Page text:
The first is in the study of order in its most general sense. Here we include self-organisation or the emergence of order from complex disordered systems through very simple laws, and morphogenesis or the formation of structures in initially very simple systems. The archetypal features of biological organisation from biochemistry through to community ecology are complexity and stability. It is also essential that much of this organisation is controlled intrinsically in a way that is robust and capable of self-repair. Mathematics is useful and essential here precisely because of the simplicity of the rules and the complexity of the system or the pattern, which otherwise makes progress extremely difficult. Two aspects are morphogenesis, represented at Bath for example by tumour formation, and self-organisation and emergent properties, represented for example by studies of ant colonies.

The second is in areas where classical controlled experimentation is difficult or impossible. Unlike most of physics and almost all of chemistry, for example, there are many areas in medicine and in biology, particularly in behaviour, evolution, population dynamics and conservation, where problems in experimentation arise because of the absence of controls, unacceptable time scales, or ethical difficulties. Then the most rigorous form of investigation is analytical modelling leading to the testing of the model's predictions through perturbation experiments and new observational techniques. This involves a continuous cycle of theorising, modelling and field or laboratory analysis in which theories and models are refined or refuted. The strength of the procedure relies to a great extent on the statement of the model in rigorous mathematical terms because this promotes rigorous a-priori prediction that can be tested and falsified. In short, mathematics is the necessary language of much of biological investigation, just as it is, for fundamentally similar reasons, in astrophysics. Bath has interests here in conservation biology, evolution of sex, medical statistics, neuroscience and pain.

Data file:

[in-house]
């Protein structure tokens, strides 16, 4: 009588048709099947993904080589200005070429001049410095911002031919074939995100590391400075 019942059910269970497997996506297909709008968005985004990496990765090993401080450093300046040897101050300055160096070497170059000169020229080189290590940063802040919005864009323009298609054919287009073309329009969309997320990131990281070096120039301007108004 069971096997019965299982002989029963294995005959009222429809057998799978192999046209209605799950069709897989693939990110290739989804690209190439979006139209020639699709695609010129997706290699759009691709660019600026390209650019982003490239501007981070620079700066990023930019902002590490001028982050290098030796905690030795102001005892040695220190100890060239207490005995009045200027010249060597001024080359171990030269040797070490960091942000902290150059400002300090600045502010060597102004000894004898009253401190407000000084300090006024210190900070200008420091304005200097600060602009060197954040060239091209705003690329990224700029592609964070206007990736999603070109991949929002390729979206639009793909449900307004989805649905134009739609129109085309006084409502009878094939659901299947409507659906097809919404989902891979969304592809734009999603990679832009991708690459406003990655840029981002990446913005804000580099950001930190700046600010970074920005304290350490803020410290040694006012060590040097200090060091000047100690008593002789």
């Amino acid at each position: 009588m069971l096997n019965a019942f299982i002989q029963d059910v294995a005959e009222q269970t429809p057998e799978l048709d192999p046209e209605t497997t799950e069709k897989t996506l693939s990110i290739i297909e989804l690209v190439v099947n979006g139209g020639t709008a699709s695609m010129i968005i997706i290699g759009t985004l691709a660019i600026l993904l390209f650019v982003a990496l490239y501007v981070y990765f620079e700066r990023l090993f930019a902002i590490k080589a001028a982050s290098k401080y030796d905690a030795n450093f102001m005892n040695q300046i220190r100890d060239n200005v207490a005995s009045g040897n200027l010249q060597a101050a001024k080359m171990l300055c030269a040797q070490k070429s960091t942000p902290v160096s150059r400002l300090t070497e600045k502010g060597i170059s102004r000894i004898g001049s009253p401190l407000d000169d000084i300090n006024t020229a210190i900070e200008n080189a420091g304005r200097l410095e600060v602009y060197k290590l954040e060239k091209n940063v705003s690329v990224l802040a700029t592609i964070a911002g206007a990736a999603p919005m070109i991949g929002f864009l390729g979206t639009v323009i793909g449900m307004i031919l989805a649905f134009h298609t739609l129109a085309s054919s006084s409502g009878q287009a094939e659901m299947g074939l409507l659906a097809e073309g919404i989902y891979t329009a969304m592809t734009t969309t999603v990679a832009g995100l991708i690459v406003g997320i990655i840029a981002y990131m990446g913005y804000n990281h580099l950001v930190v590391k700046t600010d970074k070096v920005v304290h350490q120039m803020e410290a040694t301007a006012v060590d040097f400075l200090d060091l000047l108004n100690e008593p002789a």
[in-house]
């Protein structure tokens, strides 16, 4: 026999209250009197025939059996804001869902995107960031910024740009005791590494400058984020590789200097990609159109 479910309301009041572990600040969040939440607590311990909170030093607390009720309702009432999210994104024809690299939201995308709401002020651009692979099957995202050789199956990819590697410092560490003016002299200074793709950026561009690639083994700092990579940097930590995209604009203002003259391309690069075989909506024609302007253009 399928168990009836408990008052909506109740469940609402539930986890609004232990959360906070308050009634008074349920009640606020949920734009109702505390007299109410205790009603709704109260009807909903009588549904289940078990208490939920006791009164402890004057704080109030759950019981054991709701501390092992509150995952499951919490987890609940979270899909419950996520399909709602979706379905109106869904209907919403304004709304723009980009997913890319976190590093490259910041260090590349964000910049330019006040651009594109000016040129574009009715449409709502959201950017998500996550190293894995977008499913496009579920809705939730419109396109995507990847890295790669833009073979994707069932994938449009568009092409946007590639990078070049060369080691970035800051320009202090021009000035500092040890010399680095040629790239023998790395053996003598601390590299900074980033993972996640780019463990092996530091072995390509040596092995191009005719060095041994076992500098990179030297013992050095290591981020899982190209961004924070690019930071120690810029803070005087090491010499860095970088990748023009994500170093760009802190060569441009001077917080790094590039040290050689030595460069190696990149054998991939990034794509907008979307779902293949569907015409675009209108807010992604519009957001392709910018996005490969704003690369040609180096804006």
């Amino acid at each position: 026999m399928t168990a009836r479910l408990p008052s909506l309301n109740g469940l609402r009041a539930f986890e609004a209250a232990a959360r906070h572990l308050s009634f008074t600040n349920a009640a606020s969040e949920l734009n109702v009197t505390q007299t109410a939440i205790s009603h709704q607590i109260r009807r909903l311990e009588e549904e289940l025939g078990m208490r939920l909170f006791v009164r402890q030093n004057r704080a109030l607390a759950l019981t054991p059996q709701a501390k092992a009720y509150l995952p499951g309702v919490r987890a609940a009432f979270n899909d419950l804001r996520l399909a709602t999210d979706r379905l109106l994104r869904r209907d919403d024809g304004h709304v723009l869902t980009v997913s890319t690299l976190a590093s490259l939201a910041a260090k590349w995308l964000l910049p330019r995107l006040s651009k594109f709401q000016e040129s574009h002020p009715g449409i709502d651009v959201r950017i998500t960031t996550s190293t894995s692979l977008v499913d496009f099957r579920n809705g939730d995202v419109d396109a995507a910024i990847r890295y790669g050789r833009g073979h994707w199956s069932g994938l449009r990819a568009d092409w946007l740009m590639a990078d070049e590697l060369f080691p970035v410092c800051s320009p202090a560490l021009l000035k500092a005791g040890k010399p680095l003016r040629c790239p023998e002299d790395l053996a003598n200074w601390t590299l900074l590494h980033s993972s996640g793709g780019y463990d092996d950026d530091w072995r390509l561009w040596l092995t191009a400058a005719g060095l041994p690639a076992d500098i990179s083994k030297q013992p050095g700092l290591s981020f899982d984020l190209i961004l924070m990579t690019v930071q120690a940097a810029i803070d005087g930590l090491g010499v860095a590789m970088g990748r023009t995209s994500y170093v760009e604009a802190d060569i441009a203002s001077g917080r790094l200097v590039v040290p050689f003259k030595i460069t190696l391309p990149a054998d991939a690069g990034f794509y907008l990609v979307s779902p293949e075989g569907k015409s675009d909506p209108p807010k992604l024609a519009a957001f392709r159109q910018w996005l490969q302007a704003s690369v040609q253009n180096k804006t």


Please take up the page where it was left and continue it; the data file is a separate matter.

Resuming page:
The group is part of the Centre for Mathematical Biology which forms an interdisciplinary link between the School of Mathematics and the School of Biology and Biochemistry. The Centre organises joint workshops and seminars and actively encourages joint research work.

The study of cracks forming in elastic materials leads to very interesting nonlinear problems involving singularities. The group also studies composite materials, nonlinear waves and diffraction asymptotics. These problems have many important applications - including recent work (with Prof. Spence) on catalytic convertors.

The numerical analysis group at Bath has been very active in both the application of numerical methods to study nonlinear systems and in using dynamical systems theory to analyse the behaviour of numerical methods for both ordianry and partial differential equations. Areas of research include: methods for bifurcation problems, domain decomposition, adaptive methods, application of dynamical systems, inertial manifolds.

For more information, see the article in this issue.

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Last Updated: 1st May 1996.